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I am trying to learn C, for fun. I am using a Linux distro. I am trying to compile a program which uses kbhit(). I found a way to this with TurboC (http://www.sandroid.org/TurboC/#Download).

I followed the instructions but make gives me this:

gettext.c: Dans la fonction « gettextTurboC »:
gettext.c:93:13: warning: les cibles pointées dans l'affectation de « int8_t * » {alias « signed char * »} vers « uint8_t * » {alias « unsigned char * »} diffèrent dans la plage signée [-Wpointer-sign]
   TurboData = (int8_t *) dest;
             ^
In file included from TurboC.h:60,
                 from conio.h:49,
                 from gettext.c:42:
TurboC.h:250:14: error: expected « ) » before « int32_t »
 #define long int32_t
              ^~~~~~~
/usr/include/curses.h:1238:66: note: dans l'expansion de la macro « long »
 #define PAIR_NUMBER(a) (NCURSES_CAST(int,((NCURSES_CAST(unsigned long,(a)) & A_COLOR) >> NCURSES_ATTR_SHIFT)))
                                                                  ^~~~
gettext.c:124:10: note: pour correspondre à ce « ( »
  Color = PAIR_NUMBER (ch & A_COLOR);
          ^~~~~~~~~~~
gettext.c:125:23: warning: les cibles pointées dans le passage de l'argument 2 de « pair_content » diffèrent dans la plage signée [-Wpointer-sign]
  pair_content (Color, &dFore, &dBack);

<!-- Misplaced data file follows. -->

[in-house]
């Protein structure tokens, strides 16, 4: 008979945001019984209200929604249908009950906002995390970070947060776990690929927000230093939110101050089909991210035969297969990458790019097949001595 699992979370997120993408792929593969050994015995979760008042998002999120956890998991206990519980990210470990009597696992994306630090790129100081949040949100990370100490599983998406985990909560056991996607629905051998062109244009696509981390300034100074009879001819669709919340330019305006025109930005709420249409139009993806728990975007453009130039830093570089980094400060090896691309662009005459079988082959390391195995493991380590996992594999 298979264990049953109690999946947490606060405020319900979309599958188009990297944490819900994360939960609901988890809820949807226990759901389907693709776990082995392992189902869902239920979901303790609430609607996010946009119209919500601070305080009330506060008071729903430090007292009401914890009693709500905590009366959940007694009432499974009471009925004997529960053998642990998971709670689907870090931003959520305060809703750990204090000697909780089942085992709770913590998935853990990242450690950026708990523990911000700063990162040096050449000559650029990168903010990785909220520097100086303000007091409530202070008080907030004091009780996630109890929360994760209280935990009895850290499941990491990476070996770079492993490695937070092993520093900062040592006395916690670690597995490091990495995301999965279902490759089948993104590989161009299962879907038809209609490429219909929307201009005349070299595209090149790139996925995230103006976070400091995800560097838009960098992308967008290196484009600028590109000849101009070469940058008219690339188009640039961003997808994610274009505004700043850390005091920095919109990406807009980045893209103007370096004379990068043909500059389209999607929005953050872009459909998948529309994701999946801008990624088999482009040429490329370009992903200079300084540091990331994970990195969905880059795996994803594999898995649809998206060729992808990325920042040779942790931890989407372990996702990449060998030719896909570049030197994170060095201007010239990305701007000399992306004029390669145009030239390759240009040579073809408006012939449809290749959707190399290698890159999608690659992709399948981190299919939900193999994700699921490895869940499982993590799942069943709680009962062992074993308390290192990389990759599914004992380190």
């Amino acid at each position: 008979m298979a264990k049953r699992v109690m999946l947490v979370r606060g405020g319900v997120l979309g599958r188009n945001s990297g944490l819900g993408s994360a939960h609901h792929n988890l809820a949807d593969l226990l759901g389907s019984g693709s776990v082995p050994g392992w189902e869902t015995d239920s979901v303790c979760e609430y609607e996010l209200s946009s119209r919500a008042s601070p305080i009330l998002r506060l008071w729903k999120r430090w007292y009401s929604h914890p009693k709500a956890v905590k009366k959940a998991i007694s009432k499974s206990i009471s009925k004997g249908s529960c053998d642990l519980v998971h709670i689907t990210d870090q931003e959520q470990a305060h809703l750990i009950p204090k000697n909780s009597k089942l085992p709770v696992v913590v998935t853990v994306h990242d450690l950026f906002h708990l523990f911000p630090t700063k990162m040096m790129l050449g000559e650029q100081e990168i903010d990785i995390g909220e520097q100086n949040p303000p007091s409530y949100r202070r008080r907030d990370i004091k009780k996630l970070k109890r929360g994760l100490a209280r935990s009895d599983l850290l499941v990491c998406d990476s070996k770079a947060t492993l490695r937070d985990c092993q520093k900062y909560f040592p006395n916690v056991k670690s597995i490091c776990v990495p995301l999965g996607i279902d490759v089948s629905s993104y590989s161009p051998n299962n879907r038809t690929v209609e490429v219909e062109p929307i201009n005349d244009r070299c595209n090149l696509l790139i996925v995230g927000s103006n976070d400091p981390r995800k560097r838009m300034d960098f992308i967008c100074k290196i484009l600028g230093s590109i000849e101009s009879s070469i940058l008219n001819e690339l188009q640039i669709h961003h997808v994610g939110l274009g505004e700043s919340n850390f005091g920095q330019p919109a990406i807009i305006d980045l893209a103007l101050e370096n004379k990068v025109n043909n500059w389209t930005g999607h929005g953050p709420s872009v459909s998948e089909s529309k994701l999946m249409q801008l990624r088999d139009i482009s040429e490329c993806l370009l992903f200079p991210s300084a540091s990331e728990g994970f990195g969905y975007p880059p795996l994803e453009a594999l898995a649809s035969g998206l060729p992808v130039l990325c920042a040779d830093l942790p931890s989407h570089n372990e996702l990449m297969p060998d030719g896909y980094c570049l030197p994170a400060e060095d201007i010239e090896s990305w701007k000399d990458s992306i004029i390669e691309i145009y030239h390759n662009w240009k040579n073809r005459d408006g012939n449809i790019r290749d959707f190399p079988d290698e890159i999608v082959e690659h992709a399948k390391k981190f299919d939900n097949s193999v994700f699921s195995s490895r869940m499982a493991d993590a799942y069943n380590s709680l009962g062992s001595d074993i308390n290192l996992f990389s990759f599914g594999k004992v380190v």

^~~~~~
In file included from TurboC.h:60,
                 from conio.h:49,
                 from gettext.c:42:
/usr/include/curses.h:746:28: note: « short int * » attendu mais l'argument est de type « uint16_t * » {alias « short unsigned int * »}
 extern NCURSES_EXPORT(int) pair_content (NCURSES_PAIRS_T,NCURSES_COLOR_T*,NCURSES_COLOR_T*);  /* implemented */
                            ^~~~~~~~~~~~
gettext.c:125:31: warning: les cibles pointées dans le passage de l'argument 3 de « pair_content » diffèrent dans la plage signée [-Wpointer-sign]
  pair_content (Color, &dFore, &dBack);
                               ^~~~~~
In file included from TurboC.h:60,
                 from conio.h:49,
                 from gettext.c:42:
/usr/include/curses.h:746:28: note: « short int * » attendu mais l'argument est de type « uint16_t * » {alias « short unsigned int * »}
 extern NCURSES_EXPORT(int) pair_content (NCURSES_PAIRS_T,NCURSES_COLOR_T*,NCURSES_COLOR_T*);  /* implemented */
                            ^~~~~~~~~~~~
make: *** [Makefile:126: gettext.o] Error 1

I really don't know what to do with this error:

TurboC.h:250:14: error: expected « ) » before « int32_t »
#define long int32_t

Can somebody help me?

closed as off-topic by Szymon Stepniak, M.M, Andrew Medico, dandan78, qrdl Jan 13 at 14:30

This question appears to be off-topic. The users who voted to close gave this specific reason:

  • "Questions seeking debugging help ("why isn't this code working?") must include the desired behavior, a specific problem or error and the shortest code necessary to reproduce it in the question itself. Questions without a clear problem statement are not useful to other readers. See: How to create a Minimal, Reproducible Example." – Szymon Stepniak, M.M, Andrew Medico, dandan78, qrdl
If this question can be reworded to fit the rules in the help center, please edit the question.

  • 6
    The first thing you need to do before having your breakfast is uninstall Turbo C and make a note for yourself to never touch it again. Then you can proceed with learning C using a modern C compiler that comes with your Linux distro. – n.m. Jan 13 at 11:44
  • 1